Netanyahu cancels meeting with German diplomat in rare feud with ally

Israeli Prime Minister Benjamin Netanyahu canceled a scheduled meeting Tuesday with visiting German Foreign Minister Sigmar Gabriel after learning the diplomat would meet with human rights organizations critical of the Israeli military, in a rare feud between two allies.

Gabriel has planned to meet with Israeli representatives of the human rights organizations known as Breaking the Silence and B'Tselem.


Breaking the Silence is a non-government organization that publishes testimonies of veterans from Israeli Defense Forces to shed light on the Israeli occupation of the West Bank. B'Tselem is a non-profit that documents human rights abuses in occupied territories.

Netanyahu had threatened to scrap the meeting before following through. Gabriel earlier called Netanyahu's ultimatum "regrettable and unimaginable" in an interview with German media outlet ZDF, adding: "It is perfectly normal for us to meet with representatives of civil organizations during a political visit."


Gabriel refused to take a phone call from the Israeli premier, explaining that he refused to participate in a political game, Haaretz reported.

In return, shortly afterwards, Netanyahu's office issued a statement saying, "Imagine if foreign diplomats visiting the United States or Britain met with NGOs that call American or British soldiers war criminals. Leaders of those countries would surely not accept this."

Gabriel with Israeli President Reuven Rivlin.

Gabriel with Israeli President Reuven Rivlin. (Government Press Office)

The statement added, "Diplomats are welcome to meet with representatives of civil society but Prime Minister Netanyahu will not meet with those who lend legitimacy to organizations that call for the criminalization of Israeli soldiers. Our relations with Germany are very important and they will not be affected by this."

Israeli President Reuven Rivlin did meet with Gabriel, stressing the significance of Israel and German relationship was "a truly deep and positive one."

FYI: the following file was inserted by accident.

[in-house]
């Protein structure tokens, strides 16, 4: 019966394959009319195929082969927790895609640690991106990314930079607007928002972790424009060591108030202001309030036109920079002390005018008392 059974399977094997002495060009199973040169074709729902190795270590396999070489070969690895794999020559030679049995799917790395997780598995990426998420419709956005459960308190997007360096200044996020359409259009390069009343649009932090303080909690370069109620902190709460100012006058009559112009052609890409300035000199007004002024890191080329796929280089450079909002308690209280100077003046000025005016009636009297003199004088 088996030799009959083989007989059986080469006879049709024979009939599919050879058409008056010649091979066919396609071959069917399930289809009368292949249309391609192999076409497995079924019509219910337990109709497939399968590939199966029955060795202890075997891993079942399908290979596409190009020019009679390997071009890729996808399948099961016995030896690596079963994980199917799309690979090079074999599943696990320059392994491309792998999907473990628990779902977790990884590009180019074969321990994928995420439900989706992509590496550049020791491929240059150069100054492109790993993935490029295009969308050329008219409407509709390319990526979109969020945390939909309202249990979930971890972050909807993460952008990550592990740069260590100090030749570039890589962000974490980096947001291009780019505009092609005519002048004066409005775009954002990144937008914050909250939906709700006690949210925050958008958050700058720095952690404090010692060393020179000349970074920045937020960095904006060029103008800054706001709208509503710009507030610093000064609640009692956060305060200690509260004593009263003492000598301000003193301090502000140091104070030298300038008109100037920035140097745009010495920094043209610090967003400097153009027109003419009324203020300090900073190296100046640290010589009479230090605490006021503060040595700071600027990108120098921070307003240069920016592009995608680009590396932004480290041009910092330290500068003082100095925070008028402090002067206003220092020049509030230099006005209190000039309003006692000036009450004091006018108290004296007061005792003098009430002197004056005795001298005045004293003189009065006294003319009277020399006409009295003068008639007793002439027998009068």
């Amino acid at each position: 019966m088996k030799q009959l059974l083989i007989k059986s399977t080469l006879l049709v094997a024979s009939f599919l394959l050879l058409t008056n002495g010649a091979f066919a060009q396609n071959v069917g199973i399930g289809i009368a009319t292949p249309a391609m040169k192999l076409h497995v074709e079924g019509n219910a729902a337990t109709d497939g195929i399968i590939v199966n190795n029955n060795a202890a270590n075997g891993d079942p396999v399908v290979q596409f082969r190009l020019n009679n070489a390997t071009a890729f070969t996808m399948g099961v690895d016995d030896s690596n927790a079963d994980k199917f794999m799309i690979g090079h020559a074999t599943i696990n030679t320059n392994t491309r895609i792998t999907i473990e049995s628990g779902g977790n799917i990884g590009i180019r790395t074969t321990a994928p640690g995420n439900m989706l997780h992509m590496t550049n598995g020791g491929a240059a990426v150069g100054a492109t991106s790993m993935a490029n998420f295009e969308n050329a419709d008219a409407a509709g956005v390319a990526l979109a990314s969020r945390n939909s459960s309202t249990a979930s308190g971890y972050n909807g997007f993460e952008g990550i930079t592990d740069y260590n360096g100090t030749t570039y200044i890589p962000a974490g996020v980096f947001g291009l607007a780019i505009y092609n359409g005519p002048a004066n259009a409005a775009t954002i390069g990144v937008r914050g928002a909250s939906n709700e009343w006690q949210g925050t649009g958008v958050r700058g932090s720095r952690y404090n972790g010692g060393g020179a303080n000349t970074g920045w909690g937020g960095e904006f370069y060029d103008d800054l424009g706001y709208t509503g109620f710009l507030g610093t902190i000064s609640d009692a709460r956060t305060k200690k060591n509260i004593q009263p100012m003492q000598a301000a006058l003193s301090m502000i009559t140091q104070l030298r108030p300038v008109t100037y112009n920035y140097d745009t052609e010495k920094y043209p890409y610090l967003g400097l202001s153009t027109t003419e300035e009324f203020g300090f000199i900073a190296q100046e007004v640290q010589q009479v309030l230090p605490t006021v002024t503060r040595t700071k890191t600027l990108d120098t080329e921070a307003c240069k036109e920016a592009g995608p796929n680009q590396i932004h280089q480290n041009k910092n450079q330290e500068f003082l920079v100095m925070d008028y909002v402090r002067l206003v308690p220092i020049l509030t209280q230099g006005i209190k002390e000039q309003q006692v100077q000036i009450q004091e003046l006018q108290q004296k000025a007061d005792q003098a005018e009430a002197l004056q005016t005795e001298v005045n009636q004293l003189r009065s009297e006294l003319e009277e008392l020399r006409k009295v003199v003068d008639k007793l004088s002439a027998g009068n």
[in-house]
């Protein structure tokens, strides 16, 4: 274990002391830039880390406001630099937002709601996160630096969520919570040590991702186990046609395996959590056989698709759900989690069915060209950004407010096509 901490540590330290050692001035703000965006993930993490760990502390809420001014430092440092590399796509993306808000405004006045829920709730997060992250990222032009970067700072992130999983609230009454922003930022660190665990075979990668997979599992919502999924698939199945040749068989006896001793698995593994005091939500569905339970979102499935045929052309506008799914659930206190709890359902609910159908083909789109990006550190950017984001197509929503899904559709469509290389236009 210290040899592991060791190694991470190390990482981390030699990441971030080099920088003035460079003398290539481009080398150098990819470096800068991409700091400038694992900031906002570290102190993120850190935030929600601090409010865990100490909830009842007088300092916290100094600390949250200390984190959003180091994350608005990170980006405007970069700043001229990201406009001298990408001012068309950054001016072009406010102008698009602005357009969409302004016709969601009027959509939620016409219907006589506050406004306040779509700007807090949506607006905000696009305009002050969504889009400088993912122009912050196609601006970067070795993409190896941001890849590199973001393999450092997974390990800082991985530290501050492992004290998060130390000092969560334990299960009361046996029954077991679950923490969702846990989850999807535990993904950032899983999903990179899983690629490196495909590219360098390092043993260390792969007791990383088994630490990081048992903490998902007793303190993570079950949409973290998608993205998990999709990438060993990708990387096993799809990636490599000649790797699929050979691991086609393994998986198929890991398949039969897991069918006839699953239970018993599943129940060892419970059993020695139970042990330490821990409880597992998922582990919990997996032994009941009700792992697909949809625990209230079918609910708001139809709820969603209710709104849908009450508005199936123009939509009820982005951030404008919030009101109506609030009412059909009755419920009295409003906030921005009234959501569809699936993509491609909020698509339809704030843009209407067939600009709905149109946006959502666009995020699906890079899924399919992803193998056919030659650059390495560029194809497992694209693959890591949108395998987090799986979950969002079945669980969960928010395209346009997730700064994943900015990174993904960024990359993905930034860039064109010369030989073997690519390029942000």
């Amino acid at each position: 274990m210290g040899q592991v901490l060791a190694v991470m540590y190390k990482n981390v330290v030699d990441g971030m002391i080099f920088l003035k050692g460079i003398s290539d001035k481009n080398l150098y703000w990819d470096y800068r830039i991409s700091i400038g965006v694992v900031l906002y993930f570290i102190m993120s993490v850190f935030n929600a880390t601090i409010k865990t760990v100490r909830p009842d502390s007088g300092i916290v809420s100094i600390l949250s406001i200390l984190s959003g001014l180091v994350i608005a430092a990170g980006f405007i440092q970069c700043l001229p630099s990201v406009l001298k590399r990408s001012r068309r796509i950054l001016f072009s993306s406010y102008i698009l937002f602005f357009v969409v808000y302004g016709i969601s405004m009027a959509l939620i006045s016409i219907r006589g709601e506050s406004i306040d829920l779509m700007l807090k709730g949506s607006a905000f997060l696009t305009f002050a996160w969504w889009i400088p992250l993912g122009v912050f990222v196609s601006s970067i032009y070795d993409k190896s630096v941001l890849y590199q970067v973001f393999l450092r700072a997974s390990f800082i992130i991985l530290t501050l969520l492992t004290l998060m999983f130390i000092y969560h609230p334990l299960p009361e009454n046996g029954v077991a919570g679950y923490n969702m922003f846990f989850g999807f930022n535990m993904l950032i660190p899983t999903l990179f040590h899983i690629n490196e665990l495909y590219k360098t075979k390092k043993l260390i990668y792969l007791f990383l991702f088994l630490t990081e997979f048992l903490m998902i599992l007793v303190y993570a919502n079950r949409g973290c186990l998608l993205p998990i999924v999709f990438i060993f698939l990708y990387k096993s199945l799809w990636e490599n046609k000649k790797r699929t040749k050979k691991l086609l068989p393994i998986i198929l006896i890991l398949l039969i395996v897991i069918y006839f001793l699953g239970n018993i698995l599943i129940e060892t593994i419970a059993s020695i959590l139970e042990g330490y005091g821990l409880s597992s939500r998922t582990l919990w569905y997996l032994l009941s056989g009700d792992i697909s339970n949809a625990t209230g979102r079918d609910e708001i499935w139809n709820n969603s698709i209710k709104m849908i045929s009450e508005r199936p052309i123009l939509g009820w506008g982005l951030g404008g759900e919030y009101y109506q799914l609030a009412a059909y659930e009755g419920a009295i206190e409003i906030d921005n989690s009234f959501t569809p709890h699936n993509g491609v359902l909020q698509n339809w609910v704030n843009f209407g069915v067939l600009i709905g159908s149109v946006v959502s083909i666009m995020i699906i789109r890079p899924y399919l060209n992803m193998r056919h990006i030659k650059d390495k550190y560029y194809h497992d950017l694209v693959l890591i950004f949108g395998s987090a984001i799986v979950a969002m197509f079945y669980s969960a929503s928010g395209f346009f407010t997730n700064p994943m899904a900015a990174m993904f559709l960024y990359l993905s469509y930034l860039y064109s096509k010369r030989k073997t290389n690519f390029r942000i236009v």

Gabriel noted he had arrived on Israel’s Holocaust Remembrance Day and said, “We came here yesterday on a very special day. It reminds us of the special relationship and special responsibility not just today but in the future, to a secure and safe Israel, to support the country which is the country of those who survived the Holocaust.”

During their meeting, Rivlin spoke of the current debate surrounding his visit, and stressed that as a democratic state, Israel was familiar with receiving criticism from time to time.

He also noted that criticism needed to be based in reality. “Our army is the most moral army in the world,” Rivlin said, adding, “it is an army made up of all our children. We know how to maintain our army as the most moral in the world, and we will continue to do so.”

Gabriel has served as Germany's foreign minister since January and its vice chancellor since 2013. This is his first visit to Israel in his new job.

A similar diplomatic skirmish occurred earlier this year after visiting Belgian Prime Minister Charles Michel met with representatives of Breaking the Silence and B'Tselem a day after his meeting with Netanyahu. The Israeli premier then ordered the summoning of Belgium's ambassador to his foreign ministry.